In the conventional device, however, there is typically insufficient resistance force to restrain the longitudinal vibration of the body of an automobile during tip-in and tip-out of the automobile and the vibration thereof when starting the engine. The reason for this is that the volume of viscous fluid in the annular case is insufficient, thereby to make it difficult to obtain a sufficient resistance force.

In the above described conventional torsional damping device, a radially outer surface of the output member functions as a part of each chokes. Since the radial outer surface of the output member has a plurality of radial projections, it is difficult to manufacture, machine or process the radially outer surface of the output member with high precision.

SUMMARY OF THE INVENTION

An object of the present invention is to obtain a large damping force which has not been obtained in the conventional construction.

Another object of the present invention is to replenish a fluid chamber with a sufficient amount of viscous fluid to obtain desired viscous resistance.

Still another object of the present invention is to make it easy to manufacture and process an output member.

A torsional vibration damping device according to a first aspect of the present invention is a torsional vibration damping device of a power transmission apparatus having an input rotation member and an output rotation member which is connected to the input rotation member so as to be relatively rotatable and to which power from the input rotation member is transmitted. The torsional vibration damping device includes a viscous damping part and a dry friction part. The viscous damping part is formed between the input rotation member and the output rotation member and includes a choke through which fluid passes in response to relative rotation between the input rotation member and the output rotation member for damping torsional vibration. The dry friction part damps the torsional vibration by dry friction in response to rotary displacement of the input and output members.

The relative displacement between the input rotation member and the output rotation member causes fluid to pass through the choke of the viscous damping part. The choke provides a viscous resistance force to damp the torsional vibration. In addition, the dry friction part produces a dry frictional force.

According to a second aspect of the present invention, a torsional vibration damping device of a power transmission apparatus includes an input rotation member and an output rotation member which are connected to each other to allow for limited rotary displacement therebetween and through which power is transmitted. The limited rotary displacement is defined by two angular displacement ranges, a first range and a second range, the second range being larger that the first range.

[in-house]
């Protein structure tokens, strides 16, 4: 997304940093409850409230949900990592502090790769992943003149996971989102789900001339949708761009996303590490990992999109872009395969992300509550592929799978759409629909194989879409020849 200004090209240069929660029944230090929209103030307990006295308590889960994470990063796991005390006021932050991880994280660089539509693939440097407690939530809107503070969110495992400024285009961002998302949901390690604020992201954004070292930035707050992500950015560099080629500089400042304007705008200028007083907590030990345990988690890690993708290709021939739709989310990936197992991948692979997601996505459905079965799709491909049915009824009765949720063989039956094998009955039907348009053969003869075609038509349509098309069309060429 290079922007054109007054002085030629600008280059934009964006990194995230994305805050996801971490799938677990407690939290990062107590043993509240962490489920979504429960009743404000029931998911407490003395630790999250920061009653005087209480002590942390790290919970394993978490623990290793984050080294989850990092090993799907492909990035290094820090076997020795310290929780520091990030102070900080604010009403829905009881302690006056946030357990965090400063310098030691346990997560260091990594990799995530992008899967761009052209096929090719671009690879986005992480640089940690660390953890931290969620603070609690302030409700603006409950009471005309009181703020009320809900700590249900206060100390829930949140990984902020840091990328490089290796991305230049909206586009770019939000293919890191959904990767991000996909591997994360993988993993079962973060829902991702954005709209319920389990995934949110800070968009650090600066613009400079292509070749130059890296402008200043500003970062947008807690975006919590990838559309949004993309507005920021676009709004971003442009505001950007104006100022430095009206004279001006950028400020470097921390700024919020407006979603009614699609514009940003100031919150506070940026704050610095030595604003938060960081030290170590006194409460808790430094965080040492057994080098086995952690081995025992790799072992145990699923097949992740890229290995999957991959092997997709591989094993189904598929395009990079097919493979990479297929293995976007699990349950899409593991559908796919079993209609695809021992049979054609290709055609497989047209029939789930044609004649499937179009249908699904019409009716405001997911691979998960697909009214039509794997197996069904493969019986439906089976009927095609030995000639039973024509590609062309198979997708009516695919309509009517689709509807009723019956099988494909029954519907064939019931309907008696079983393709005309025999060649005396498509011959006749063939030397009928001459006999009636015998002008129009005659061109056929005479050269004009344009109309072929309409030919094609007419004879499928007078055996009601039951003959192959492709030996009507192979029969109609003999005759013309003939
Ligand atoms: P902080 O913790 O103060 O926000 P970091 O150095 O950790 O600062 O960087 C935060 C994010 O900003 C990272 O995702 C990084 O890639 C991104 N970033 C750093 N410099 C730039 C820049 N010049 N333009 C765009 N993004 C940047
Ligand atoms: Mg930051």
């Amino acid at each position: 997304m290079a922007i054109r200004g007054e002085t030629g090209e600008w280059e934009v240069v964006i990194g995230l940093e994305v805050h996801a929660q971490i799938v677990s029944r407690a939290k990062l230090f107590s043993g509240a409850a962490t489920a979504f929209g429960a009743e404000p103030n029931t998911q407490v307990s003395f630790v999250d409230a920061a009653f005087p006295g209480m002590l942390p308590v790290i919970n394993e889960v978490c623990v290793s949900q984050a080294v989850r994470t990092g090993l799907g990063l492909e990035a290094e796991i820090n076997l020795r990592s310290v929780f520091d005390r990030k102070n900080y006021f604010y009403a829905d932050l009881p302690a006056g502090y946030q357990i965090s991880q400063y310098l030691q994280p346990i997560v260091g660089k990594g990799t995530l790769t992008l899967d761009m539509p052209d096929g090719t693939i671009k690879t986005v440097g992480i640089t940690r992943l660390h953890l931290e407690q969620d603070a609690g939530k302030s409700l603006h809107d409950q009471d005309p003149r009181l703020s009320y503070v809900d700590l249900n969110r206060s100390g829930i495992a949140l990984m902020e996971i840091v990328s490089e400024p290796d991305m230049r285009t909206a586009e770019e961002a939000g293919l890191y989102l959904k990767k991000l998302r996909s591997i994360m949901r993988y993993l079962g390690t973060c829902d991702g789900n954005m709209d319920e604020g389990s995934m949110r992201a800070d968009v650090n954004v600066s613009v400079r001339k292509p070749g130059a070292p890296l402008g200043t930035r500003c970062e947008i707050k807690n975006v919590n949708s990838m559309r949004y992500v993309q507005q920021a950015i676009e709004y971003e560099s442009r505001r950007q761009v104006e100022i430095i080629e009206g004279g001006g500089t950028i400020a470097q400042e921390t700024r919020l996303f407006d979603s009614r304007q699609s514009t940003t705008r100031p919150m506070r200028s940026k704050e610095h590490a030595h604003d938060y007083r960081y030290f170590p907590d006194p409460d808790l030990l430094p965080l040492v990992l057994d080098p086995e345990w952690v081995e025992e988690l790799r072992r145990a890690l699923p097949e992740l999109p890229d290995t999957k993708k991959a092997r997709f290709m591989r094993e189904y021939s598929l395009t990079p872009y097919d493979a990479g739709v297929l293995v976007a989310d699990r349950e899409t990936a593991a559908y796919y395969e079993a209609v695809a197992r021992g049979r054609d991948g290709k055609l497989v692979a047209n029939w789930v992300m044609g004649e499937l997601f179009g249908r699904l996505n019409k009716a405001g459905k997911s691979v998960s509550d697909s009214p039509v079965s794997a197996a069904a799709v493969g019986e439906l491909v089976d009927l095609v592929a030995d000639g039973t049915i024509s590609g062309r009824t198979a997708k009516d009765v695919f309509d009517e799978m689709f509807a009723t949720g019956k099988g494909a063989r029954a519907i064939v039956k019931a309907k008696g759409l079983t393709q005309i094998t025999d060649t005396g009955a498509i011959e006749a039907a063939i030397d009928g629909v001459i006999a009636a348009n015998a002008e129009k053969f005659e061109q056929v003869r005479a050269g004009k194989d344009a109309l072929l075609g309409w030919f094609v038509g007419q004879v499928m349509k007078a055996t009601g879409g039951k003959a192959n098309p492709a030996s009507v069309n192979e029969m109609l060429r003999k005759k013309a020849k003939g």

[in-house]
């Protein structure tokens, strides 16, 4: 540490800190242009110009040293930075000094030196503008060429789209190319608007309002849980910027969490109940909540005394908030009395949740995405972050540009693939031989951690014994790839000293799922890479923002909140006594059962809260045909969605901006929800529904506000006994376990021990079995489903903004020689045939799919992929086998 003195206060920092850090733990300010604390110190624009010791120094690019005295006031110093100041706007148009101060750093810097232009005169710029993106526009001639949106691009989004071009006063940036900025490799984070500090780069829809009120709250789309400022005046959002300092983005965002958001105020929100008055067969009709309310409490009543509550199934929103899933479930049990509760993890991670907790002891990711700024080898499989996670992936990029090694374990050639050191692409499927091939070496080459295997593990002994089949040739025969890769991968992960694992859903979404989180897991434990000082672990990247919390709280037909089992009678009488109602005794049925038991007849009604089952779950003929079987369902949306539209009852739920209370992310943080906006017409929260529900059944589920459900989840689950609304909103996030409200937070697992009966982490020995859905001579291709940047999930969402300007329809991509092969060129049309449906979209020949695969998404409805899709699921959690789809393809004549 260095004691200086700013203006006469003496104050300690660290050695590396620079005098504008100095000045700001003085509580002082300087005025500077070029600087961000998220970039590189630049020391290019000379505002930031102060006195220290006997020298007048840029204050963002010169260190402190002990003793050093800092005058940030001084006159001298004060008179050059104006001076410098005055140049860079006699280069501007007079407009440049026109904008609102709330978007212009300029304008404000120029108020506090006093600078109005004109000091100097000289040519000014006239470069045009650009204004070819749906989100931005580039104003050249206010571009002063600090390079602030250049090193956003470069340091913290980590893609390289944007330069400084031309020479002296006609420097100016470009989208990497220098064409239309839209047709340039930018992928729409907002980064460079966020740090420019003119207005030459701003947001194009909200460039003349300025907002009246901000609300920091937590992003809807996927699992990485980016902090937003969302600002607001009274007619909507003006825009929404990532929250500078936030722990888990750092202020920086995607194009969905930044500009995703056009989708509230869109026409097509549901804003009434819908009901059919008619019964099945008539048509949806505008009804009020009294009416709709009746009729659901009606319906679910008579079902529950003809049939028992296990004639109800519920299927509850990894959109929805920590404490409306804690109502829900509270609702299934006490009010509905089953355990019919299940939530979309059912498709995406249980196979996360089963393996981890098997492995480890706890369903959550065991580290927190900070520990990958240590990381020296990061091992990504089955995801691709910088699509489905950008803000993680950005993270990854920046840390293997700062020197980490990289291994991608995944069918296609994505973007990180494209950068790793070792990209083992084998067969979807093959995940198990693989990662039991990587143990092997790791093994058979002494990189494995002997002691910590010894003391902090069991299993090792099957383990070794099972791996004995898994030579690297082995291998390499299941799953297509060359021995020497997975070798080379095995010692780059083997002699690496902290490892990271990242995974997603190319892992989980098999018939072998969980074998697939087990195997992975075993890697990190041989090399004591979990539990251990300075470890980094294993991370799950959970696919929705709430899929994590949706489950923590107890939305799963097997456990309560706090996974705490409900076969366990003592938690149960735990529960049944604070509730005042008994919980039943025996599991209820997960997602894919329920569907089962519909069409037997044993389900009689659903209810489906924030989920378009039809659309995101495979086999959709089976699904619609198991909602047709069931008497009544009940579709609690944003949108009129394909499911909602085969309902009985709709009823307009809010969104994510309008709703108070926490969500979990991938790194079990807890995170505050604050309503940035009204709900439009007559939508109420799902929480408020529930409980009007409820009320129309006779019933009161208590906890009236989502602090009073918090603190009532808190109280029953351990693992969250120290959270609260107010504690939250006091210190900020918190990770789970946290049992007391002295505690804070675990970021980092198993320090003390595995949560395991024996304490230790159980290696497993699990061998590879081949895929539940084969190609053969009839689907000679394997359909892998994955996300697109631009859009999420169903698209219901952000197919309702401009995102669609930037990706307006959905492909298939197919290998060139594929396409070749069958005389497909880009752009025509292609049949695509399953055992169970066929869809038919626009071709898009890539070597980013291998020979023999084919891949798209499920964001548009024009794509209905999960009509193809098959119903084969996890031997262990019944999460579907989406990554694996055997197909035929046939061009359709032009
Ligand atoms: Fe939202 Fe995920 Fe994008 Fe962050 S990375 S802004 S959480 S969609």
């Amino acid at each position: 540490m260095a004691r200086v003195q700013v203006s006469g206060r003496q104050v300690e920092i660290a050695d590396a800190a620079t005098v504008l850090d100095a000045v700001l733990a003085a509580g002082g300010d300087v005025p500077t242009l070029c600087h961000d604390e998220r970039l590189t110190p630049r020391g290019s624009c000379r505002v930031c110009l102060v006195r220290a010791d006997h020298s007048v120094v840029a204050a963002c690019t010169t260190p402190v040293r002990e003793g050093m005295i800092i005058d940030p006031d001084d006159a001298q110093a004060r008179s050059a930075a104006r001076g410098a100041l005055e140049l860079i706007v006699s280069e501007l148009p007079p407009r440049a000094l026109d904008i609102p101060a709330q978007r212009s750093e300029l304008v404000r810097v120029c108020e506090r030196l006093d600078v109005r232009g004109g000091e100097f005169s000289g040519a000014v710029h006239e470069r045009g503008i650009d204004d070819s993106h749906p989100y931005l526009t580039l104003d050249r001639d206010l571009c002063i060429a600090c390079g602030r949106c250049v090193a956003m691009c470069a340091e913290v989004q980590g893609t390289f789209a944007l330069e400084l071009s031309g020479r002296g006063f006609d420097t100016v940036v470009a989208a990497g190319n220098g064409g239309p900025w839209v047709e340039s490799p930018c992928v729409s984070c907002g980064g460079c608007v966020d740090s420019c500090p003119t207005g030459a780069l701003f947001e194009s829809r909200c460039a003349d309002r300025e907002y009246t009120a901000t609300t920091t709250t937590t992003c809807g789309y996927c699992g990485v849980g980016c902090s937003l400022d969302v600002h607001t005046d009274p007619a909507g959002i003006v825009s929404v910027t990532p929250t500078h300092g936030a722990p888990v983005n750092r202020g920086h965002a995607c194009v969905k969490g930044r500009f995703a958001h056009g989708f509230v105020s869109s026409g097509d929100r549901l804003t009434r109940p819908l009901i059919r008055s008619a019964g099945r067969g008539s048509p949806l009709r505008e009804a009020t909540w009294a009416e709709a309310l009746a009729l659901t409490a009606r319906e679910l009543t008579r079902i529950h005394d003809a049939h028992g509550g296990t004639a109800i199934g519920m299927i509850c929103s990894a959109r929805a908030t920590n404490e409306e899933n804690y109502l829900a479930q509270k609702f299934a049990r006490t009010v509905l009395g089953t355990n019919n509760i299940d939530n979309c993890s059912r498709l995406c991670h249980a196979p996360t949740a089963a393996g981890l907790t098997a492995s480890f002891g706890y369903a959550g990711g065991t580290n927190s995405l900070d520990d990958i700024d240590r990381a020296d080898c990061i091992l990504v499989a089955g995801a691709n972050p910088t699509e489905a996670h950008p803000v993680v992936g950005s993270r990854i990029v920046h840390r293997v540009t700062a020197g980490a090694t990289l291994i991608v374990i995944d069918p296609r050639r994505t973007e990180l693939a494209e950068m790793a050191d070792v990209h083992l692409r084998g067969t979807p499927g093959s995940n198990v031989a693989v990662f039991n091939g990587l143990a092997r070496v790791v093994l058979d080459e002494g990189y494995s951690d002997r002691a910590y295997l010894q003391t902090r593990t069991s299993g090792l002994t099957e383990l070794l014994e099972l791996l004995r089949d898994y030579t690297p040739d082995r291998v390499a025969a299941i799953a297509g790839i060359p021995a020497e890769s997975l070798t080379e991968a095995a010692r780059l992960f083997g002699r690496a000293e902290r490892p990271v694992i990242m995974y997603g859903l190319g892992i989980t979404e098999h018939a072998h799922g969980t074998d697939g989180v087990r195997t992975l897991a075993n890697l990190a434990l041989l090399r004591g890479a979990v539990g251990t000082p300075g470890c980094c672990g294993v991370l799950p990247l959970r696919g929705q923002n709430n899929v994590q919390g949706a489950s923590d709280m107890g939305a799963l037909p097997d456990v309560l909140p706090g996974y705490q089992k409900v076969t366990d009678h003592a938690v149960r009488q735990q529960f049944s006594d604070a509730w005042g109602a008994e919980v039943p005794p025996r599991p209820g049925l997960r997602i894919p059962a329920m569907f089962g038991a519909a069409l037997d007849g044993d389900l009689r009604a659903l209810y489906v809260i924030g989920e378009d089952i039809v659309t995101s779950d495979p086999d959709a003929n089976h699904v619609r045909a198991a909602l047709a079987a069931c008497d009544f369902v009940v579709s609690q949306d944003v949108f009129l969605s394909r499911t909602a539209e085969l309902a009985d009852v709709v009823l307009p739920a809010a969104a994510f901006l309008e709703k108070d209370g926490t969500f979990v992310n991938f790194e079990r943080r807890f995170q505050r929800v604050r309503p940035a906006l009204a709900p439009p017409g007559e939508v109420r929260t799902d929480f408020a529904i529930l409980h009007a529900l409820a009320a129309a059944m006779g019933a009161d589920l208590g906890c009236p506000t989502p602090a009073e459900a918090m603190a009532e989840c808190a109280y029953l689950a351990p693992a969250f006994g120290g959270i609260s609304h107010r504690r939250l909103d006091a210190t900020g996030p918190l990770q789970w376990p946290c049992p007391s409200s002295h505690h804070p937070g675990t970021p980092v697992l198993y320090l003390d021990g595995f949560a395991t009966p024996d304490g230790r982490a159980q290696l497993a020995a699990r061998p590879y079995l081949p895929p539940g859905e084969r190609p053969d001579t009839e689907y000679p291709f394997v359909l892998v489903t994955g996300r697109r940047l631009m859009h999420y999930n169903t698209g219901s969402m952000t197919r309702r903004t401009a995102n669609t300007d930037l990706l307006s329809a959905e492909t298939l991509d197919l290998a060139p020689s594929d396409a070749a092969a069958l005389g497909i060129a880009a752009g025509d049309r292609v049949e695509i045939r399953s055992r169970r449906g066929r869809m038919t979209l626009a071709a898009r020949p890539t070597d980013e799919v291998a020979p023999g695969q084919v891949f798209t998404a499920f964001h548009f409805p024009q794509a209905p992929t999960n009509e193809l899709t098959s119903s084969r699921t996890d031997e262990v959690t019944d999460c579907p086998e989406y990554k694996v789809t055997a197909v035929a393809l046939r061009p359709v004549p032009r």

The apparatus includes an input member, an output member and a viscous damper mechanism. The input member is connected to the input rotation member, to constitute, together with the input rotation member, an annular fluid chamber filled with viscous fluid. The output rotation member is connected to the output rotation member, and has an abutting part projected into the fluid chamber. The viscous damper mechanism produces a first viscous damping force in the first displacement range, and produces a second viscous damping force in the second displacement range, the second damping force greater than the first damping force. The viscous damper mechanism is provided in the fluid chamber, and has first and second chokes through which fluid passes in response to relative rotation between the input rotation member and the output rotation member and a choke activating member moved in the fluid chamber to open and close the first choke. The choke activating member has an abutting part which abuts against the output member to press one surface of the choke activating member against a wall surface of the fluid chamber in a dry friction state for damping torsional vibration.

If the input rotation member and the output rotation member are relatively rotated in the first displacement range, fluid passes through the first choke to produce the first viscous damping force. If the relative torsional angle is increased, an abutting part of the choke activating member abuts against the abutting part of the output member, to close the first choke. Fluid passes through the second choke in the second displacement range to produce the second viscous damping force.

If the choke activating member abuts against the output member and then, the relative torsional angle is further increased, one surface of the choke activating member is pressed against the wall surface of the fluid chamber by the abutment. A fluid film between the surface of the choke activating member and the wall surface of the fluid chamber is removed by the pressing, whereby both the choke activating member and the fluid chamber slide while being pressed against each other in a dry friction state. Therefore, a large frictional force is obtained.

In this construction, the dry friction state is caused by a part of the choke activating member for opening and closing the first choke. Therefore, it is possible to obtain a large frictional force in a simple structure.

According to a third aspect of the present invention,an input rotation member to which power is inputted is connected to an output rotation member so as to be relatively rotatable therewith and through which the power from the input rotation member is transmitted, a viscous damping part and an annular sealing member are disposed between input and output members.